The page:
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B.C. will have surplus power for a decade

Demand for power in southern B.C. is expected to be driven by greater electric vehicle adoption
An overview of the Site C right bank structures, including the spillways, stilling basins, intakes, penstocks and the powerhouse, April 2021.

Greater electric vehicle adoption is expected to increase the demand for electricity in B.C., but only in the south coast region. Otherwise, B.C. is expected to have a surplus of power and no need for additional generating capacity until after 2032, according a long-awaited integrated resource plan from BC Hydro.

BC Hydro has released its draft Integrated Resource Plan, which had been delayed for two years to allow BC Hydro address the long-term impacts expected from the Clean BC plan, which includes increased electrification of sectors like transportation.

There have been questions about how long B.C. will have a surplus of power, once Site C dam is finished and begins generating power. And the answer to that, according to the IRP, is about a decade.

“BC Hydro is well positioned to serve our customers’ province-wide electricity needs for most of the next decade, before the addition of any new clean resources,” BC Hydro states in its plan. “Our integrated system is currently in surplus, which we expect to continue for several years.”

Additional demand for power can be met in part through conservation measures like demand-side management and energy efficiency. BC Hydro estimates it can save about 700 megawatts (MW) of power (more than half the generating capacity of Site C dam) through things like energy efficiency, and industrial load curtailment.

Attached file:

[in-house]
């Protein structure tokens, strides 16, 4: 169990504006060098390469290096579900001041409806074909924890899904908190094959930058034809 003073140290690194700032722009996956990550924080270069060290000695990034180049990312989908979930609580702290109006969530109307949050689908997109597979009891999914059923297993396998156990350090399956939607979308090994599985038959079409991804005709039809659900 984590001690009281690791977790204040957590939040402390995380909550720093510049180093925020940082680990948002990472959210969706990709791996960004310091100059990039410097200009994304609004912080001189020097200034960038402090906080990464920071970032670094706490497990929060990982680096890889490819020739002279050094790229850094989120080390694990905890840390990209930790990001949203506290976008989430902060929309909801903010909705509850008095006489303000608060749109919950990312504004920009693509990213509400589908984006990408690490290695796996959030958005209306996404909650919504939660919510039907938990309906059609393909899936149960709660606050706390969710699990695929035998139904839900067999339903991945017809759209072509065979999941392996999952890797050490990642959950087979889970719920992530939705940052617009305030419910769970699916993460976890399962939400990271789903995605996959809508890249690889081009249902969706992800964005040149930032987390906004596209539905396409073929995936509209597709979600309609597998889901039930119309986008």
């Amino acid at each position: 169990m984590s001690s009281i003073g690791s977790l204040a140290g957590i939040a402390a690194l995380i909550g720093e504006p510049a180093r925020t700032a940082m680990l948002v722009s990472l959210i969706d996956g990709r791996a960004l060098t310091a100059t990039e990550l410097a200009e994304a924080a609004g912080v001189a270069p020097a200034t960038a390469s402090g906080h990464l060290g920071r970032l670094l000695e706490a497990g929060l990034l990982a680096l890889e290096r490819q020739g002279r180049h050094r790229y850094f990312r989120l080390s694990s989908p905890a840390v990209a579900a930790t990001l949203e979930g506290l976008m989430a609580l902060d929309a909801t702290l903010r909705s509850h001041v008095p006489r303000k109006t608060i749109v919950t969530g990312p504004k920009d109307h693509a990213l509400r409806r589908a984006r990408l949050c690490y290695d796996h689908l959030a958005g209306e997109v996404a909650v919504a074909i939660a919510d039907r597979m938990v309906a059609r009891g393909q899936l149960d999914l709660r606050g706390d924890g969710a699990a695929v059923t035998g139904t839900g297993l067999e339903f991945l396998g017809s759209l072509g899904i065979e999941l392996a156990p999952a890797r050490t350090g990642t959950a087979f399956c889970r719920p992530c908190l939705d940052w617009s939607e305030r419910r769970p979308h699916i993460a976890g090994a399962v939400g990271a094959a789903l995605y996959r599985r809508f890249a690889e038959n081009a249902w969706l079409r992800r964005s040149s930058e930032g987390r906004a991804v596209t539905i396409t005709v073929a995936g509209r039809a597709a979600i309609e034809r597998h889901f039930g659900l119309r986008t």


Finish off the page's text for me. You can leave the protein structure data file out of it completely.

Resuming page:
“At a system-wide level, before demand-side measures, new energy needs are not expected to occur until fiscal 2029, while capacity needs are not expected to occur until fiscal 2032,” the IRP states.

“However, growing demand for electricity on the South Coast of the province means we expect to need additional regional capacity resources in fiscal 2027.”

Demand for power in southern B.C. is expected to be driven by greater electric vehicle adoption.

“British Columbia is a leader in electric vehicle adoption within Canada,” the report notes. “This is partially what’s behind higher load growth in the South Coast region compared to the rest of the province.

While the province has sufficient generating capacity for the next decade, meeting a growing demand for power in the southern portion of the province will require additional infrastructure, like beefed up transmission.

The demand for power in areas like industry has been in decline. So what is happening is a shift, with demand in other parts of the province declining, while increasing in the more urban areas of the south coast.

“New demand (from EVs) presents an opportunity for us to mitigate the risk of declines in traditional demand, but it also may require new infrastructure,” the IRP notes.

BC Hydro gets some of it power from the private sector. A number of long-term power purchase agreements with independent power producers in B.C. are set to expire in five years.

The IRP's plan to meet B.C.'s energy needs includes renewing those agreements with "market-priced" renewal options.